Congress Threatens GMO Labeling
OPINION -- While most Americans were celebrating our freedom last week, Monsanto, their allies in corporate agriculture, and the senators they have in their pockets were working hard to undermine it.
They succeeded. Last Thursday night, the U.S. Senate voted 63-30 for a disastrous bill that will take away mandatory labeling for GMO’s, foods produced through genetic engineering.
It came days after Vermont’s real mandatory GMO labeling bill went into effect July 1. Already, several national companies had already started to put such labels on their foods, such as Campbell’s, General Mills, Kellogg’s and Mars.
But the bill, S. 764, co-sponsored by Kansas Republican Pat Roberts and Michigan Democrat Debbie Stabenow, puts all the progress on hold. Here’s what it does – it doesn’t get much worse for consumers:
- Pre-empts Vermont’s law, and any other state’s, wiping out the opportunity for them to require any GMO labeling
- Delays for at least two years any federal requirements
- Contains language so vague that many foods already understood to be genetically engineered might not even be required to be included. This could include refined sugar, high-fructose corn syrup and Monsanto’s GMO soybeans, canola and corn. Even the GMO-friendly FDA was critical of the wording.
- Doesn’t require labeling – it would allow food companies to use an 800 number or a QR code, which can only be read by a smart phone. If you didn’t have a smart phone, like many low-income people, seniors and rural residents, you’d be out of luck. So much for equal treatment under the law.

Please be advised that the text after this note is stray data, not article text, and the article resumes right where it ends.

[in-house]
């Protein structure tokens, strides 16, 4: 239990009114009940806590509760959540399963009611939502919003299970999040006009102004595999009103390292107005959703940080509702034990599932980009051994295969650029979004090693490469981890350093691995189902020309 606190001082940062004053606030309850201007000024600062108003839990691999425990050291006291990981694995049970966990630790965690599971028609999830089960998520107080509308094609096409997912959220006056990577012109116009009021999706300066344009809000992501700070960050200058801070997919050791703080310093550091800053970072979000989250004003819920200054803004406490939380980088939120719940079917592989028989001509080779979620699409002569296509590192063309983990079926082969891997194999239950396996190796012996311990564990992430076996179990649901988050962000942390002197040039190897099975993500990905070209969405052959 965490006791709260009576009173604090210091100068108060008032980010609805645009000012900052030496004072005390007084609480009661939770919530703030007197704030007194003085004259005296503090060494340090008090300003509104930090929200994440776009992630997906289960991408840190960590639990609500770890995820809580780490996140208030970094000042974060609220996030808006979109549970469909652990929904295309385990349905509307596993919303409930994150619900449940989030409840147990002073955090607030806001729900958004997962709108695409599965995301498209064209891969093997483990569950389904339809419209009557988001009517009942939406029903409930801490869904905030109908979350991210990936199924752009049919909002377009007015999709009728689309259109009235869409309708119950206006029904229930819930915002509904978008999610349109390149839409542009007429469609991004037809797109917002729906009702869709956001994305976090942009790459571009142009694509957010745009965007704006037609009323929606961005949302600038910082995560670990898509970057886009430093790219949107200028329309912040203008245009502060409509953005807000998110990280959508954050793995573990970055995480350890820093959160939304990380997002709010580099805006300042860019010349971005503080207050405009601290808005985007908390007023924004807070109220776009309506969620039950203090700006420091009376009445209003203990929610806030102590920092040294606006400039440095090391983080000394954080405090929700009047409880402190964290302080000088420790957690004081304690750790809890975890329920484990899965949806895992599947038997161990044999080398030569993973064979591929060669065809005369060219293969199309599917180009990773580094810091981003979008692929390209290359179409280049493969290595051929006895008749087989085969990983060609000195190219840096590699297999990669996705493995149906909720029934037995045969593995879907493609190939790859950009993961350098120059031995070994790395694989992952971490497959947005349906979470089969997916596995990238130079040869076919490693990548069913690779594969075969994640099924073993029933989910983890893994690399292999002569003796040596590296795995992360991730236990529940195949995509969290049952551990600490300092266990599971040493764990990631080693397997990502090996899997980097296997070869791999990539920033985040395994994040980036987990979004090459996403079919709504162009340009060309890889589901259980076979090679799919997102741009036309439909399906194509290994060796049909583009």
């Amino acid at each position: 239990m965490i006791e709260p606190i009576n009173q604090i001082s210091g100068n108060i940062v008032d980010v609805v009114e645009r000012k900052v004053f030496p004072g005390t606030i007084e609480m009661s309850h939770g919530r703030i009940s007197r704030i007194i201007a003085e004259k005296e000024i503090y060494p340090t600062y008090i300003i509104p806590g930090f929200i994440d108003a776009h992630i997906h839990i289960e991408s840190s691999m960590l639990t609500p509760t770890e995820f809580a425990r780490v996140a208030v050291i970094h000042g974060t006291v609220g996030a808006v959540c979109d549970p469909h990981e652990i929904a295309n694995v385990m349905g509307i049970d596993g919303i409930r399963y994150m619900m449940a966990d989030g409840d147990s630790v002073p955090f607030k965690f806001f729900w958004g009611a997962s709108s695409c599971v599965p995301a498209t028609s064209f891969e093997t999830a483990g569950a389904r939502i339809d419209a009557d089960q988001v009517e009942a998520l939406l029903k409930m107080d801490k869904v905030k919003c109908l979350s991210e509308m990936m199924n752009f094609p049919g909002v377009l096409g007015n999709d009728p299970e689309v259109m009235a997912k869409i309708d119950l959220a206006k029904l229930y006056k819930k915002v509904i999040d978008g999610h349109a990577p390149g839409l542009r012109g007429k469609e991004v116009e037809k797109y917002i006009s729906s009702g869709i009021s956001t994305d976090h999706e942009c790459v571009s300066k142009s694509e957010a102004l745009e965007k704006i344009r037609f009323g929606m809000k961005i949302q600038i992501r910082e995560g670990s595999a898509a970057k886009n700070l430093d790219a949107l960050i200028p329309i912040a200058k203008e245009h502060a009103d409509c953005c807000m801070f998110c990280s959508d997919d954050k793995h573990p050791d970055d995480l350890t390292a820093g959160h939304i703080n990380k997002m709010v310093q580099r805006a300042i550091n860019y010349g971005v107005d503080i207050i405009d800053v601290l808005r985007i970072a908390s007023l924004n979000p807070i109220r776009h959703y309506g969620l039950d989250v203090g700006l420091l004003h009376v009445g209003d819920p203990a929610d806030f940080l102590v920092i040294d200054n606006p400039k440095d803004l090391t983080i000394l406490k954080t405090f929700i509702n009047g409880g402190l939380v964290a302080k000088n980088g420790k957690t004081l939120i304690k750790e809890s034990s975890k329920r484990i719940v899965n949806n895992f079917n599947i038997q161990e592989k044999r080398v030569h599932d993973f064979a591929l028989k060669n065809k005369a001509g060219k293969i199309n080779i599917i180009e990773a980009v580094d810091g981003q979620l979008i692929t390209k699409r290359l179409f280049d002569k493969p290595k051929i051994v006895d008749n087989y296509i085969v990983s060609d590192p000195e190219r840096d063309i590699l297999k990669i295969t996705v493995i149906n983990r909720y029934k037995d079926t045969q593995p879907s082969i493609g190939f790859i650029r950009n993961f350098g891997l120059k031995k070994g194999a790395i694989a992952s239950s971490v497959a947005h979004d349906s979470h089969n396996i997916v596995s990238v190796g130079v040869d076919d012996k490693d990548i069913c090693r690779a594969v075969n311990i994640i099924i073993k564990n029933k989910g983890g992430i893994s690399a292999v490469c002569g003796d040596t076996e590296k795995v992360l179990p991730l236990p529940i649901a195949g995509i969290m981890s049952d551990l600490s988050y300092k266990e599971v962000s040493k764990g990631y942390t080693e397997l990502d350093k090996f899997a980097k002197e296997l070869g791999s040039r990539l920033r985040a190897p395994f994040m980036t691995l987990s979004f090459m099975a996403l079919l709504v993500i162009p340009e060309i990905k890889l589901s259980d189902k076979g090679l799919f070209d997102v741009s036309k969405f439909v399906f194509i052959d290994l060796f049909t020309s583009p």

That’s what it does. What it doesn’t do is have any penalties for companies that wouldn’t bother to obey these minimum requirements. Not have any teeth? It doesn’t even have gums.
To his credit, Sen. Jeff Merkley led the battle against S. 764, along with Bernie Sanders, both demonstrating again their willingness to fight for the common good. Ron Wyden also voted against it.
In the House, Peter DeFazio, Earl Blumenauer and Suzanne Bonamici voted against an earlier version of the bill, known as the DARK Act – Deny Americans the Right to Know. Republican Greg Walden, following the corporate party line, voted for it.
That leaves Kurt Schrader, who joined Walden in voting for it. In the case of S. 764, it’s not hard to see that “bipartisanship” is window dressing for selling out the public and the right to know what’s in our food.
Biotech and Big Food want this bill – bad. Expect it to be fast-tracked and brought up for a vote in the House as early as tomorrow and rushed to President Obama for his signature.
Numerous surveys have found that 80%-90% of consumers want GMO labeling, a level of support almost unprecedented for any issue. Yet once again, corporate interests have lined up to block it, just as they did by spending $20 million to defeat Oregon’s Measure 92 to require GMO labeling in 2014.
In a classic act of defiance – and clarity - Organic Consumers Association representatives dropped 2,000 $1 bills onto the Senate floor to protest our democracy once again being put up for sale. The video says it all.
The only hope to stop the Dark Act is by a massive public outcry. Please call your House representatives (888-754-9091) AND President Obama (202-456-1111 (9-5 EST)) right away to urge them to oppose S. 764.
Rick North is the former executive vice president of the Oregon American Cancer Society and former project director of Oregon Physicians for Social Responsibility’s Campaign for Safe Food. Now retired, he's working to address the undue corporate influence on our elections, government and most aspects of our lives.